Iran issues nuclear rebuff to US

Ahmedinejad remains defiant despite Obama's peaceful overtures
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The Obama administration's latest diplomatic overtures to Iran have suffered an initial rebuff, as Tehran yesterday announced advances in its controversial nuclear programme and confirmed that a detained American journalist would be charged with spying.

Just 24 hours after Hillary Clinton, the Secretary of State, declared the US would take part directly in talks to persuade Iran to drop its suspected plan to develop a nuclear weapon, Iran responded by claiming the number of centrifuges at its uranium enrichment facility had risen from 6,000 to 7,000 – an increase that many Western analysts and Israel fear brings closer the day when Tehran will have enough weapon-grade uranium for a bomb.

At the same time, President Mahmoud Ahmedinejad formally opened Iran's first nuclear fuel product plant in Isfahan, ostensibly to produce uranium oxide for a heavy-water reactor in the city of Arak, 160 miles south-west of Tehran, when it is finished in the next three or four years.

However, some experts believe the facility could be part of a parallel weapons programme that would allow Iran to produce plutonium for two nuclear weapons a year, should it decide to separate the plutonium from the reactor's spent fuel.

In his speech, Mr Ahmedinejad said Tehran was ready to take part in talks over its nuclear programme, but only if the negotiations were based on "justice and respecting rights". That last condition is a reiteration of Iran's longstanding position that, while it denies seeking nuclear weapons, it has every right as a signatory of the nuclear non- proliferation treaty to pursue its own peaceful nuclear programme.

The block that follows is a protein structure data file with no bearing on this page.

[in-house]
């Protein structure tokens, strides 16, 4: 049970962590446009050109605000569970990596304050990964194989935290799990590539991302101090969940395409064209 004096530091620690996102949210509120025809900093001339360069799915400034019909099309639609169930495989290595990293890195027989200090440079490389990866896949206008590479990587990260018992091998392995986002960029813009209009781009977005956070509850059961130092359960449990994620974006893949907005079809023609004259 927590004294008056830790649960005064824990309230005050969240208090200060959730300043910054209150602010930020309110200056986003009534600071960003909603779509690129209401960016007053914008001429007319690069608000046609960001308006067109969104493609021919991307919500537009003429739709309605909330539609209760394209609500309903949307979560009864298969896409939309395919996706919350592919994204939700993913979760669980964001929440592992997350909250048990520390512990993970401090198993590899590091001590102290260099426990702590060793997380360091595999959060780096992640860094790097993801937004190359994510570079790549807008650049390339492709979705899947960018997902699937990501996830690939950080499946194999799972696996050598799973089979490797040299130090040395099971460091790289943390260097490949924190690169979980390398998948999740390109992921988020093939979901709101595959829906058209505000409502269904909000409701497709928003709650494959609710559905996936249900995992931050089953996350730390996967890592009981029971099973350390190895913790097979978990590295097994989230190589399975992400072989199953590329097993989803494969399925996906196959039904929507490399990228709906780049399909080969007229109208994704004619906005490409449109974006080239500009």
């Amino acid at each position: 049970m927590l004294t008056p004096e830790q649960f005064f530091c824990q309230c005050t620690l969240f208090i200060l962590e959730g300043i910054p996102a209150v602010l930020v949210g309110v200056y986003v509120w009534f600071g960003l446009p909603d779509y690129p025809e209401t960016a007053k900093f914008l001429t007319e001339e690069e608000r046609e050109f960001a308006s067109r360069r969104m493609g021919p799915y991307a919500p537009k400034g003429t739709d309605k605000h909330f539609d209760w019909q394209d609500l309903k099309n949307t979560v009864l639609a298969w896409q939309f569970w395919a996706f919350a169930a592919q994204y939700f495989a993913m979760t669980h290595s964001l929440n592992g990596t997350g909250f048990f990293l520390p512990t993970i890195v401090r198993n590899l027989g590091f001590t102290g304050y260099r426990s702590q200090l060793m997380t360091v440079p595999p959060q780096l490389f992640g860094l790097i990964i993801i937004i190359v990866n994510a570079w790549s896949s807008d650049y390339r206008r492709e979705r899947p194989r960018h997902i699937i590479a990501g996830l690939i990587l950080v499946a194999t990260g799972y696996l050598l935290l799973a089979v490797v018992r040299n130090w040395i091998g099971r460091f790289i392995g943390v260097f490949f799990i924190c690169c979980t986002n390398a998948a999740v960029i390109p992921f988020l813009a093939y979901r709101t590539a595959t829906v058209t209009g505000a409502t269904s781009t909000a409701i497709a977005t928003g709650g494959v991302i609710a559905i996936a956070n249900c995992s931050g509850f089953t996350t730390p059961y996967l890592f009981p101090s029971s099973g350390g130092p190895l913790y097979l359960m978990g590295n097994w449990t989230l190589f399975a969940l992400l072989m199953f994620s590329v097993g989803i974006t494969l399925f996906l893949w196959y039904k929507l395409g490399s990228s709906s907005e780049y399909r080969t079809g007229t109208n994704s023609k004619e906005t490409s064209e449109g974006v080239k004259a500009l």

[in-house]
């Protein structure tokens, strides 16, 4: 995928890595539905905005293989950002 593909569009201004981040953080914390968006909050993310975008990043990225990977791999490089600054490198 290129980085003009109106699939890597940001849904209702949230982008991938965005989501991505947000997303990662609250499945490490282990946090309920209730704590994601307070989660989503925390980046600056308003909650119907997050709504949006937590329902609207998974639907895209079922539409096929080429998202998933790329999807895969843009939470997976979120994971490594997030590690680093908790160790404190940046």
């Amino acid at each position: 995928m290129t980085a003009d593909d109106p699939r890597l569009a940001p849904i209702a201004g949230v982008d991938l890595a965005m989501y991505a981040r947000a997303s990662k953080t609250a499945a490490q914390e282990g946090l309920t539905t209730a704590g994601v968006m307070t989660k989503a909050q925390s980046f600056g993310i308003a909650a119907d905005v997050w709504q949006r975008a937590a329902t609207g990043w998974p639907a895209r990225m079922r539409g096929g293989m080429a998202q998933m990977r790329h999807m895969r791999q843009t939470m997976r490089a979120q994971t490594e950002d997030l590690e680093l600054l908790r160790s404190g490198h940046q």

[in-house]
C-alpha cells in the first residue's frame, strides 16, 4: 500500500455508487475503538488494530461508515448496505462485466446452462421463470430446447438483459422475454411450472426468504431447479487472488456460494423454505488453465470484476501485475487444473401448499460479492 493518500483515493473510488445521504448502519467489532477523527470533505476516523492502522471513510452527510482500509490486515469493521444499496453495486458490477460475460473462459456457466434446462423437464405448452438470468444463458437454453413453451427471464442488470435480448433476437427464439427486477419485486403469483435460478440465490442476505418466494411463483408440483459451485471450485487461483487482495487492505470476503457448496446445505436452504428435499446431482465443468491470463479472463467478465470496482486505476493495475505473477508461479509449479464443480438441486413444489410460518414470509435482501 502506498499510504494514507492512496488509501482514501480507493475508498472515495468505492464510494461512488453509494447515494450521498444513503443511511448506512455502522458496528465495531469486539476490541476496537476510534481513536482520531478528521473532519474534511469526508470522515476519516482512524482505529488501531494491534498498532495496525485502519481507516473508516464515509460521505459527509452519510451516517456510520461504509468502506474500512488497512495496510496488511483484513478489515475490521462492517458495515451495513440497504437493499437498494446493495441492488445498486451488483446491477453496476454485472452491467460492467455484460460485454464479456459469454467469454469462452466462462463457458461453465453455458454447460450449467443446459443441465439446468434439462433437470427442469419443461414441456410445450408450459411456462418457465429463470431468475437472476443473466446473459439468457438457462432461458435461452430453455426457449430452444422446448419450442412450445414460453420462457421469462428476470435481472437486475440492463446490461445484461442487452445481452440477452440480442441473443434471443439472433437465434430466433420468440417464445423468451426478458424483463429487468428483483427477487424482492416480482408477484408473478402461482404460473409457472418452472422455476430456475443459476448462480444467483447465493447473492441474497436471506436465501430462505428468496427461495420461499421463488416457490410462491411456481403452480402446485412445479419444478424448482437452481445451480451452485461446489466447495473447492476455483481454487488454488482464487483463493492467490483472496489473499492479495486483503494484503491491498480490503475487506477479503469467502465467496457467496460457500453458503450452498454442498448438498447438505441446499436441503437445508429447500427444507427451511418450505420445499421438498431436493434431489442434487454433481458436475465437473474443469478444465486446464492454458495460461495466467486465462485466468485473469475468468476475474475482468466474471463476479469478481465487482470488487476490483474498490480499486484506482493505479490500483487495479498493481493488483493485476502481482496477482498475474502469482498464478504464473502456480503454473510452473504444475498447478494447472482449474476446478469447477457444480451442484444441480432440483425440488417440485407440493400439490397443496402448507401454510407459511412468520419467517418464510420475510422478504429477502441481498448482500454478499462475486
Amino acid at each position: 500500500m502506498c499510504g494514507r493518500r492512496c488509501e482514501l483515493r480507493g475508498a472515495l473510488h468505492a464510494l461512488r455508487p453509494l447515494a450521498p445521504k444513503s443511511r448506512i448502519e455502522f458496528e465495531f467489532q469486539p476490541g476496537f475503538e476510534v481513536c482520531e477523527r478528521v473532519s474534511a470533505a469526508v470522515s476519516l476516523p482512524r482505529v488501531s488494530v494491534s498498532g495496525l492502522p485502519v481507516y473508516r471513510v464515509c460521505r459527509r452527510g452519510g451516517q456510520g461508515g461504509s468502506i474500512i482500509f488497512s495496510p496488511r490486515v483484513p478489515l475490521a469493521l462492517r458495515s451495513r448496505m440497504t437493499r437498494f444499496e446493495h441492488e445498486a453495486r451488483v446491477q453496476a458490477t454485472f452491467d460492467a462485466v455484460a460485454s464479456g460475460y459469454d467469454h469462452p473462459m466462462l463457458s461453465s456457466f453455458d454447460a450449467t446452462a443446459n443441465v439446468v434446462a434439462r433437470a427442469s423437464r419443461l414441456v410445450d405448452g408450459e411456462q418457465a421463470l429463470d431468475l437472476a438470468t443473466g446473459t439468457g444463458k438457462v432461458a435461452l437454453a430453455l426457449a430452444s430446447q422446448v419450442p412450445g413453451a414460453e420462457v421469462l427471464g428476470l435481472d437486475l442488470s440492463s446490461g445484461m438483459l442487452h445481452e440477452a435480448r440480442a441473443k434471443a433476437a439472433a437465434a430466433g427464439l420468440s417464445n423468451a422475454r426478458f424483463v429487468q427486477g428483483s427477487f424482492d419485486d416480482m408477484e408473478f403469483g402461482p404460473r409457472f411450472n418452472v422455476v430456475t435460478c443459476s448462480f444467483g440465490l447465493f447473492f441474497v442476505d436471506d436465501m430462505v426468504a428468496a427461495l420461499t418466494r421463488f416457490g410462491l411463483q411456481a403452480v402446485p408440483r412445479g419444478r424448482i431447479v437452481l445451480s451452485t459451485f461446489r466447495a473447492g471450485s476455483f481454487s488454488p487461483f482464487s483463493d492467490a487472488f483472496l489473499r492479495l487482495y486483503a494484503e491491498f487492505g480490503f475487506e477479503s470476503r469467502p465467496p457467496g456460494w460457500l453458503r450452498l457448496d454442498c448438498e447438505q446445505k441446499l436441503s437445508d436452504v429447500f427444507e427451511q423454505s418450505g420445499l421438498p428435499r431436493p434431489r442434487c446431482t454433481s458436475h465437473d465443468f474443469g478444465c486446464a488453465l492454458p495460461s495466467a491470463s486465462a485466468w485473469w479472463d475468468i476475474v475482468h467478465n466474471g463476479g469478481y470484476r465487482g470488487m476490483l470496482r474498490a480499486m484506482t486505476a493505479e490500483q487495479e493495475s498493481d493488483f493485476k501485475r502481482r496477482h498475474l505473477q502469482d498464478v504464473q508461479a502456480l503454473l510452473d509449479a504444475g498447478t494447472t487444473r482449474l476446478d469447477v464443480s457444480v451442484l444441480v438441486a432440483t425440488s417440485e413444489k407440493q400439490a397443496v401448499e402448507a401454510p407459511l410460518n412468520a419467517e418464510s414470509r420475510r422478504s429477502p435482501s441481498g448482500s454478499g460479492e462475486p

Mrs Clinton's declaration that Washington would "from now on" take part fully in the nuclear talks between Iran and the five permanent members of the UN Security Council, plus Germany, marks a sharp break with the Bush administration, which had virtually no truck with Iran after it labelled it a member of the "axis of evil" in 2002.

Mrs Clinton said the US believed that "very careful engagement" with Iran "on a range of issues that affect our interests and the interests of the world" made sense. Nothing was more important than persuading Iran to cease its efforts to obtain a nuclear weapon, she added.

But at the very least, Mr Ahmedinejad is playing hard to get. Yesterday's speech may have been part of a diplomatic minuet influenced by the upcoming presidential elections in Iran and the fact that it was delivered on his country's official Nuclear Day.

But it sent little signal of a shift in policy, which has seen Tehran turn down offers of incentives to stop reprocessing and enriching uranium, continuing regardless, despite three rounds of UN sanctions.

In another sign that Iran will not back down lightly, the authorities have said that Roxana Saberi will go on trial next week charged with espionage.

Ms Saberi, a journalist with dual American and Iranian citizenship who has reported for several news organisations including the BBC and National Public Radio, was arrested two months ago. Both she and the US government flatly deny the charges that she is a spy working for the US.

Nonetheless, any trial will only complicate Washington's efforts to engage Iran seriously for the first time since it broke off diplomatic relations after militants took 66 Americans hostage at the US embassy in Tehran in 1979.

Some contact between the two countries has taken place over Afghanistan, most recently at last month's international conference on Afghanistan in The Hague, attended by Mrs Clinton and Iranian representatives.

But President Obama, has served notice he wants to go much further. In March he sent a personal video address to the Iranian people, referring to the country as "The Islamic Republic" and offering an end to years of stand-off if Iran softened the bellicose rhetoric for which Mr Ahmedinejad is notorious.